When Women Lose Their HairLeave a Comment »
When you brush or wash your hair, it is only natural that you will see some shedding. We all lose a fair amount of hair, about 80 strands, on a daily basis. It is when much more than this is lost; when hair begins to look thin, or areas of complete hair loss occur, that we want to explore why. On your end, if you’re noticing any amount of significant hair loss, the primary goal is to identify a solution.
Female hair loss is an interesting phenomenon that is far more common than most people imagine. Research suggests that 1 or more of every 3 women may face this problem. Restoring adequate growth is a priority, and it is important that we realize the path may not be straight and narrow. There are a number of reasons why hair growth may be interrupted in the average woman. Therefore, our approach to treatment must take into account the potential for multiple underlying factors.
Hair loss tends to occur because of genetics or as a result of some type of trigger or triggers. These may include:
Health and Wellness
If hair loss occurs in a woman, we want to consider what may be going on in her body and in her life. Stress has been pinpointed as a mitigating factor in female hair loss, due to the increase in androgen hormones related to unmanaged stress.
Nutritional deficiencies may also exist prior to the onset of hair loss or thinning. Two that have popped up in research studies include anemia, or iron deficiency, and the deficiency of vitamin B12.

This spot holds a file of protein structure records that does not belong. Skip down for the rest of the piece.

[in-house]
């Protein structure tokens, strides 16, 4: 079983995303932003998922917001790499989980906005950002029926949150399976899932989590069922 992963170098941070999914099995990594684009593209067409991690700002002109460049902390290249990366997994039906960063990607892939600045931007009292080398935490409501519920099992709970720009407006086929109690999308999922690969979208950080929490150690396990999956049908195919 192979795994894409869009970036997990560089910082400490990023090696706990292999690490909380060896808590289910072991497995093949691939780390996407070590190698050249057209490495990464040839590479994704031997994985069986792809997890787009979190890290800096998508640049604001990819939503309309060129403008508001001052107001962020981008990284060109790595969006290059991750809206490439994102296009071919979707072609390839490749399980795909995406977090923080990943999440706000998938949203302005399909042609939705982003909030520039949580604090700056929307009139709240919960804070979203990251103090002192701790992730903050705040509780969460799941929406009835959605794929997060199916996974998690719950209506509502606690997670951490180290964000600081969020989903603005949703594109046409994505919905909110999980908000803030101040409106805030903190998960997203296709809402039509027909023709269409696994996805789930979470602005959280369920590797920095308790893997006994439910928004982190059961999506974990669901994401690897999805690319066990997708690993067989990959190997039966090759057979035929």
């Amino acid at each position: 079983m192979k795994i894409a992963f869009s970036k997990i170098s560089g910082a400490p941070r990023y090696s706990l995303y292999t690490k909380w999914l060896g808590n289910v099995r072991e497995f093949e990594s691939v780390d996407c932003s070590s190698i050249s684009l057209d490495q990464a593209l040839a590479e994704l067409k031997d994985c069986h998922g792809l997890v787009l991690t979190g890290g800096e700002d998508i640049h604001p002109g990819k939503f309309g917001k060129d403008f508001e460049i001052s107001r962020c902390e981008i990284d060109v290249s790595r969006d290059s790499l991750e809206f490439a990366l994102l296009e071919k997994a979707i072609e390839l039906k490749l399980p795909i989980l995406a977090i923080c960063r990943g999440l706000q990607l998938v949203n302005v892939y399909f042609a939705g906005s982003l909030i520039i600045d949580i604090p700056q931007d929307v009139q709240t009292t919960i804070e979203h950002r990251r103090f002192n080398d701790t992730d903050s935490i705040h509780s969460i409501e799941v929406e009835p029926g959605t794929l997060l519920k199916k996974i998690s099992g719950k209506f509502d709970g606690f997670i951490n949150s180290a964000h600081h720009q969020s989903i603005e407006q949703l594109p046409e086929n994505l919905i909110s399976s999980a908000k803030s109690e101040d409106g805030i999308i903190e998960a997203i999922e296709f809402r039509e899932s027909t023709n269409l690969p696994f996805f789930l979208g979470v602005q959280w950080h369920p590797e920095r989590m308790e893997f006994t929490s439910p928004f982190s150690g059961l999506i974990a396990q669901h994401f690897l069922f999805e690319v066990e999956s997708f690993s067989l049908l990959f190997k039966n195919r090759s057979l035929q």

It is not enough to take supplements for perceived nutritional deficiencies or hormone imbalance, nor to assume that such supplements will restore proper hair growth. Adequate testing is necessary to find where focus needs to be placed.
We blame a lot of concerns on hormones, from weight gain to adult acne and more. It’s now acceptable to also blame hair loss on an imbalance in the hormone department. We don’t want to just play the blame game, though, we want to observe which hormones are depleted and which are elevated. In so doing, we are able to implement lifestyle strategies and develop medical treatments around hormone rebalancing.
Hormones don’t revolve only around estrogen and testosterone. There are other sex hormones to observe, and also matters related to thyroid function. Often, thyroid dysfunction goes hand-in-hand with hormone imbalance. Because the thyroid gland is crucial to numerous biological processes, including the oxygenation and nourishment of tissues, imbalance of any kind, either hypo- or hyperthyroidism, can disrupt hair growth patterns.
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